Date of Graduation


Document Type


Degree Name

Master of Science in Civil Engineering (MSCE)

Degree Level



Civil Engineering


Kevin Hall

Committee Member

Andrew F. Braham

Second Committee Member

Michelle Lee Barry


Materials Properties, Pavement Design, asphalt binder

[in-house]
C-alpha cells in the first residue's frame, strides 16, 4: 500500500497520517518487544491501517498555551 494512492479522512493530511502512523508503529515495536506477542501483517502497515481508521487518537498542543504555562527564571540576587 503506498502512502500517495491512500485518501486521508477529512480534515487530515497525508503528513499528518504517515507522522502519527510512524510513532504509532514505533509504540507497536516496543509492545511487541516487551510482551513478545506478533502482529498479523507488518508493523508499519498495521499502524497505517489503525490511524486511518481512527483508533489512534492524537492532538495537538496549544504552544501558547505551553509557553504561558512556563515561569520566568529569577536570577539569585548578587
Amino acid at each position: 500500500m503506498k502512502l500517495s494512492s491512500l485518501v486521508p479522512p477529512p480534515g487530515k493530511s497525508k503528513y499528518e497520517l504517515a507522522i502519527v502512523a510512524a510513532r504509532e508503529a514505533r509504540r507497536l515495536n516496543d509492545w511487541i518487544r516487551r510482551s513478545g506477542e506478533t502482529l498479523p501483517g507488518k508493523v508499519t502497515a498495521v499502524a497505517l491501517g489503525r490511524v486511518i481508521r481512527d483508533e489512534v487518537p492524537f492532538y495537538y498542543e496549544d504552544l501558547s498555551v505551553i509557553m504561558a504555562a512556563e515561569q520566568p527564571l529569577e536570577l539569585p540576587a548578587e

The most common distresses in asphalt pavement are cracking and rutting. These distresses plague almost every asphalt roadway in the world. Finding ways to mitigate these distresses will improve the performance of asphalt pavements. One way to combat the premature cracking of asphalt in the field is to ensure there is enough asphalt binder within the mix. This will help the flexibility of the asphalt undergoing large loads and deformation. However, it is widely accepted that mix designs across the country lack the appropriate amount of asphalt binder in their mixes, causing dry mix designs that are subject to cracking before their intended design life has expired. Twenty-seven states across the United States have lowered the number of design gyration requirements to encourage the design of mixes with a slightly higher binder content. Arkansas is not one of those states. Therefore, this research investigating the performance of lower design gyrations for Arkansas asphalt mix designs is the initial exploration and proof of concept for Arkansas. By comparing the cracking tolerance index (〖CT〗_Index) of field cores, plant-mixed lab-compacted, and lab-mixed lab-compacted samples, numerous conclusions can be drawn, and further research can be developed. This study tested field cores and plant mixed lab compacted samples for four different mix designs, two with recycled asphalt concrete (RAP) and two without, from four different asphalt plants in Arkansas. Two of those mix designs, one with RAP and one without, were selected to be evaluated using lab-mixed lab-compacted samples as well. The results of this study showed that field cores, in general, performed with a higher cracking tolerance over plant-mixed lab-compacted and lab-mixed lab-compacted samples. The lab-mixed lab-compacted samples outperformed the plant-mixed lab-compacted samples in both instances they were tested, verified by a paired t-test. This study serves well as a basis for future studies on the reduction of gyrations for Arkansas asphalt mix designs.